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Archive for October 4th, 2017

Interview with Tony Park at the Book Revue

Tony Park writes exciting and action filled novels set in different countries in Africa. The Cull is his 14th novel and his passion still leaps off the page at you.

His outrage at corruption and at poaching is intense and his delight and joy and extensive knowledge of the flora and fauna of our wonderful continent is palpable. You can read these books on the beach, in the bush or on the train and you won’t want to put them down.

Despite their exciting action, the characters (especially the fabulous Sonja Kurtz, a former mercenary) are vividly drawn.

The Cull is about the murky world of poaching and the dangerous and powerful figures who play in it. The action ranges from the Kruger National Park to the Serengeti of Tanzania.

Tony is Australian and lives half of the year in Australia and half the year on the banks of the Sabie River, Kruger Park area. He is, by all accounts, a sociable man who engages easily with friends, old and new.

Bring your husbands and your “mad about the bush” friends – this will be a treat!

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Trevor Noah’s Born a Crime awarded Thurber Prize for American Humour

Born A CrimeTrevor Noah was announced as the winner of the 2017 Thurber Prize for American Humour for his memoir Born a Crime on the 2nd of October at a ceremony at Carolines on Broadway in New York City.

The Thurber Prize is the only award which gives recognition to the art of humour writing in America. Noah received $5 000, a commemorative plaque, and is invited to Thurber House in Columbus, Ohio as a featured guest at a special event.

The runner-ups were novelists Ken Pisani’s (author of Amp’d, and Aaron Their – nominated for Mr. Eternity).

Trevor Noah’s path from apartheid South Africa to the desk of The Daily Show in New York began with a criminal act: his birth. Trevor was born to a white Swiss father and a black Xhosa mother at a time when such a union was punishable by five years in prison.

Born a Crime is the story of a mischievous young boy who grows into a restless young man as he struggles to find himself in a world where he was never supposed to exist. It is also the story of his relationship with his fearless, rebellious and fervently religious mother – his teammate, a woman determined to save her son from the cycle of poverty, violence and abuse that would ultimately threaten her own life.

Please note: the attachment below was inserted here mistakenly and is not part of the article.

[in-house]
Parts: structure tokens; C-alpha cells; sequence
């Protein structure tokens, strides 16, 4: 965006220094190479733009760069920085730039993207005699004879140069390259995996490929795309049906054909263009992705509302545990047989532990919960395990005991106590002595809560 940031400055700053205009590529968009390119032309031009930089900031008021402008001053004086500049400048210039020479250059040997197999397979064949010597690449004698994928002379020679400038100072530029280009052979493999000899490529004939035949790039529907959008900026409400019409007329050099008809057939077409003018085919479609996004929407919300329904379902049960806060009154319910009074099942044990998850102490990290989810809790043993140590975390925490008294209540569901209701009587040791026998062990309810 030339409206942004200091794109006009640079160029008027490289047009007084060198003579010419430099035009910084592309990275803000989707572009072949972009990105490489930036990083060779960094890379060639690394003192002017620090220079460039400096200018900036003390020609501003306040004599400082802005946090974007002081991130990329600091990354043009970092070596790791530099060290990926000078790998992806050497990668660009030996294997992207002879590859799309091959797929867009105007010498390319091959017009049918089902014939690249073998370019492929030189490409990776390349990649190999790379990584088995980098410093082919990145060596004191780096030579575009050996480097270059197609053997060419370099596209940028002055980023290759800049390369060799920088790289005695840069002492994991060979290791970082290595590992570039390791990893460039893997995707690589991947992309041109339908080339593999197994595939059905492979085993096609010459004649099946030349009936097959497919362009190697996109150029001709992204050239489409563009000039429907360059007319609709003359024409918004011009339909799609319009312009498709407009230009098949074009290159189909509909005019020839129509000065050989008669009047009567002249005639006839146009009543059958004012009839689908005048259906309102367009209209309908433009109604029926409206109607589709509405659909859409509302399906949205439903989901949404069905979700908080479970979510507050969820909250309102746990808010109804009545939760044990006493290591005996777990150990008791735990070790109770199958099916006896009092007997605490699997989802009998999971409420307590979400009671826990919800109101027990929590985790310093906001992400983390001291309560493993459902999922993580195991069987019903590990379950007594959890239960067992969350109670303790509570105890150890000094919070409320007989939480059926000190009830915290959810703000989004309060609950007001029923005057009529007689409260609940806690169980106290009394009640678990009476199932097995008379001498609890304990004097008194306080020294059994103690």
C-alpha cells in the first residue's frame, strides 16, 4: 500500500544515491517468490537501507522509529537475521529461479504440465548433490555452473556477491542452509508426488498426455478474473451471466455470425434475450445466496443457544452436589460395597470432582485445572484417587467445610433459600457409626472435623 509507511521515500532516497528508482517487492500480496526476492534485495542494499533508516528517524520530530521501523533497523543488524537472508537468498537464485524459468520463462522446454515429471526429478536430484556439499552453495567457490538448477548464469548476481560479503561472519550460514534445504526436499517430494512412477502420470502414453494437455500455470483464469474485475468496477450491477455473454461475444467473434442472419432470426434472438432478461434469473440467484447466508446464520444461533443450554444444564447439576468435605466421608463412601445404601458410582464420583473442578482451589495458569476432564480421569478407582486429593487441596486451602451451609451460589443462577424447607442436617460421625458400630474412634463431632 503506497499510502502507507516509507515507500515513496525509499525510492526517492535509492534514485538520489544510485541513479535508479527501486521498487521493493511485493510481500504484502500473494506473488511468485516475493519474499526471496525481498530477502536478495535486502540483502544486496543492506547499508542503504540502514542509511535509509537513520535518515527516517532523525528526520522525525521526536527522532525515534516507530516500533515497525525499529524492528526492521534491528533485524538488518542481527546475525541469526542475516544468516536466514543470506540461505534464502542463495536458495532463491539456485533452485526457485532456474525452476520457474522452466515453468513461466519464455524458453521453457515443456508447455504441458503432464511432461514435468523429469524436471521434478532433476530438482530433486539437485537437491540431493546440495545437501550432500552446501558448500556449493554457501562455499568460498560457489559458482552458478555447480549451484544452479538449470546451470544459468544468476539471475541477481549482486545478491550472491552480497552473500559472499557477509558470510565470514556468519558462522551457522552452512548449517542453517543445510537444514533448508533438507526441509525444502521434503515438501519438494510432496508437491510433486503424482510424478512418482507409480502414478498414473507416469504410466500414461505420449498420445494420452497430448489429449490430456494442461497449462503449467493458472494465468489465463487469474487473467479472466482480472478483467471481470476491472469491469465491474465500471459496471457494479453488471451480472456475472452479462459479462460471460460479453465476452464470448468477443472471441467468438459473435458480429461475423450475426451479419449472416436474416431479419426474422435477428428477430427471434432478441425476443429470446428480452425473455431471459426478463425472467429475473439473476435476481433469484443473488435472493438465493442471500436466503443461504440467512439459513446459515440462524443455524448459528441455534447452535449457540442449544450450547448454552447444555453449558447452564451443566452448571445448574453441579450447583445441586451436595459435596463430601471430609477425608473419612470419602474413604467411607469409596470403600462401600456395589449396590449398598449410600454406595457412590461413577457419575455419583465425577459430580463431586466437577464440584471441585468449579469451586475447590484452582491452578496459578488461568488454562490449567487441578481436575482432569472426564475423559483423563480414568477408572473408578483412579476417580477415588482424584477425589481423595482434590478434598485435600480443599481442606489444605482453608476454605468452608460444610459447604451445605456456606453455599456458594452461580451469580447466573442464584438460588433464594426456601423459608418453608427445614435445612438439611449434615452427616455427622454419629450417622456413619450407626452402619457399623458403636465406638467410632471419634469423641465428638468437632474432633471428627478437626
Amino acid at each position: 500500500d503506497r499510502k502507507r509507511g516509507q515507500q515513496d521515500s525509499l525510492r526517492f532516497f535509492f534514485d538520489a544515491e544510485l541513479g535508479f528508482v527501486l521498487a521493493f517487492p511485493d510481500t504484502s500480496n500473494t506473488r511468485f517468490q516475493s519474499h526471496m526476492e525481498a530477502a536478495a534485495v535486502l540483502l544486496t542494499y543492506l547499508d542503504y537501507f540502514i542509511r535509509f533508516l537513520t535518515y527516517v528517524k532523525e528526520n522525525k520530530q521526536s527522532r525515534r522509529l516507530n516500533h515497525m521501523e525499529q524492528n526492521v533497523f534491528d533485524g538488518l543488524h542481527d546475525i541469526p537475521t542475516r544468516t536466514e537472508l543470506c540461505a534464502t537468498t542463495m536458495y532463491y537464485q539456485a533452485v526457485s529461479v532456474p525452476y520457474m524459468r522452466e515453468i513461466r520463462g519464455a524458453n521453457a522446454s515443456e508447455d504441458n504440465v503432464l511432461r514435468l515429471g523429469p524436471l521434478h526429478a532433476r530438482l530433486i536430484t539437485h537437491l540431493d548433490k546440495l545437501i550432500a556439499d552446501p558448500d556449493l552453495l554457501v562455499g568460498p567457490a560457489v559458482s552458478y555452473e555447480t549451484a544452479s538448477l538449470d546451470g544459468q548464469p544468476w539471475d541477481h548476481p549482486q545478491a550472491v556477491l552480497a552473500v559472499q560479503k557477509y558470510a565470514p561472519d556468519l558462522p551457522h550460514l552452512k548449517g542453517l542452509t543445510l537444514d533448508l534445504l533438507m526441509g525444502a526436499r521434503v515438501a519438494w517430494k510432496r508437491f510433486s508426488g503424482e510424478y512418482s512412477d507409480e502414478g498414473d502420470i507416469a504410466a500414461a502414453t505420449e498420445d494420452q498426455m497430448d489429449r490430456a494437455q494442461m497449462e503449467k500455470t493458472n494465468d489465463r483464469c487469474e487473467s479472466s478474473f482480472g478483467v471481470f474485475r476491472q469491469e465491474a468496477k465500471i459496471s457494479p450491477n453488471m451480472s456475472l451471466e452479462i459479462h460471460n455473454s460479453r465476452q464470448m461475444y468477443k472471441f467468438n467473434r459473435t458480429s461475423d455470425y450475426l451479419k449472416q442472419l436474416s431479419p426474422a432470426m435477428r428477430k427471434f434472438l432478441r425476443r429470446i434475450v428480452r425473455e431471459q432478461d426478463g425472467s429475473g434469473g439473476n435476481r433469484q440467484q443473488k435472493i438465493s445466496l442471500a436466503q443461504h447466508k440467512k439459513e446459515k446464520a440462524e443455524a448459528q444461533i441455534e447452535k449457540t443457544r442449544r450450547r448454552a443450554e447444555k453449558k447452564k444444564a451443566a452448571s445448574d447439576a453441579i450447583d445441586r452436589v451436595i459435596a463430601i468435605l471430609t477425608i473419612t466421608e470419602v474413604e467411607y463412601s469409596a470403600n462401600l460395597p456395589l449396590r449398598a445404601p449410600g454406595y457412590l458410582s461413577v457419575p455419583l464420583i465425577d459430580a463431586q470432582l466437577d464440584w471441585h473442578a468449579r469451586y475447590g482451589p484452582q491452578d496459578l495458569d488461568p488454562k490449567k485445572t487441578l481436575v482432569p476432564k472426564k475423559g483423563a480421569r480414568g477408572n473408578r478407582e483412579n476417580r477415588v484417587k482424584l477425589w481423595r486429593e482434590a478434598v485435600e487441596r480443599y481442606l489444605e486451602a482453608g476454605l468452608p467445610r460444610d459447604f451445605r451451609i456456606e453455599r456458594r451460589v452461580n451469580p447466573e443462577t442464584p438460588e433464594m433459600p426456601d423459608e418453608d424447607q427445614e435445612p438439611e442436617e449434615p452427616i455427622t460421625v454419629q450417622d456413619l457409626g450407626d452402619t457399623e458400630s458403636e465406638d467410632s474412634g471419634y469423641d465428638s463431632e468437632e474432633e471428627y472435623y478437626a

The eighteen personal essays collected here are by turns hilarious, dramatic and deeply affecting. Whether being thrown from a moving car during an attempted kidnapping or simply trying to survive the life-and-death pitfalls of dating in high school, Trevor illuminates his world with an incisive wit and an unflinching honesty.

‘As much as Born a Crime is about Trevor, you can’t help but see yourself in the stories he tells. In many ways, he is all of us. When Trevor writes about his mother, I felt like he was writing about mine. He was born in the tragedy and comedy that was apartheid South Africa and he recounts his experiences with compassion and humour. He validates my view: although we all seem ordinary, we all have extraordinary stories to tell – and to live.’
– KHAYA DLANGA

Born a Crime strikes a perfect balance of humour and seriousness. It is wild and calming; it makes you want to sit and reflect silently, and also pick up the phone to question loved ones. It is both Xhosa and Swiss – the two forces that created this crime. Bravo Trevor! This book gave me all the answers about you to questions I never knew I had.’
– ANELE MDODA

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